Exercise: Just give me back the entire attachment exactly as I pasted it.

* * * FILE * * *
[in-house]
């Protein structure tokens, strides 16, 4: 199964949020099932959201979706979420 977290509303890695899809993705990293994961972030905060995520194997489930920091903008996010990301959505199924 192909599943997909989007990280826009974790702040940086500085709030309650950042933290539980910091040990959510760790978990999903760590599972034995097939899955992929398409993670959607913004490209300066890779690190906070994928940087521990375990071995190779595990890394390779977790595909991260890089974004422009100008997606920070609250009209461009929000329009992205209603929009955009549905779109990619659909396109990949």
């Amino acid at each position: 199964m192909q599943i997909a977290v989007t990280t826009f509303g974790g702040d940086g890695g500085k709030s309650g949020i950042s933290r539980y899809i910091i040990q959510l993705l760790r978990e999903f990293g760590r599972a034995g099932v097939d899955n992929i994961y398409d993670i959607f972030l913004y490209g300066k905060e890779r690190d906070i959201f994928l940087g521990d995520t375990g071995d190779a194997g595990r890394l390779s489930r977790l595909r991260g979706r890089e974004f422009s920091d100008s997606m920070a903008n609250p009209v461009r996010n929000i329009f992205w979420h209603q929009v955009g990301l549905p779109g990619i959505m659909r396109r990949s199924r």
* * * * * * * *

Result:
[in-house]
């Protein structure tokens, strides 16, 4: 199964949020099932959201979706979420 977290509303890695899809993705990293994961972030905060995520194997489930920091903008996010990301959505199924 192909599943997909989007990280826009974790702040940086500085709030309650950042933290539980910091040990959510760790978990999903760590599972034995097939899955992929398409993670959607913004490209300066890779690190906070994928940087521990375990071995190779595990890394390779977790595909991260890089974004422009100008997606920070609250009209461009929000329009992205209603929009955009549905779109990619659909396109990949």
């Amino acid at each position: 199964m192909q599943i997909a977290v989007t990280t826009f509303g974790g702040d940086g890695g500085k709030s309650g949020i950042s933290r539980y899809i910091i040990q959510l993705l760790r978990e999903f990293g760590r599972a034995g099932v097939d899955n992929i994961y398409d993670i959607f972030l913004y490209g300066k905060e890779r690190d906070i959201f994928l940087g521990d995520t375990g071995d190779a194997g595990r890394l390779s489930r977790l595909r991260g979706r890089e974004f422009s920091d100008s997606m920070a903008n609250p009209v461009r996010n929000i329009f992205w979420h209603q929009v955009g990301l549905p779109g990619i959505m659909r396109r990949s199924r």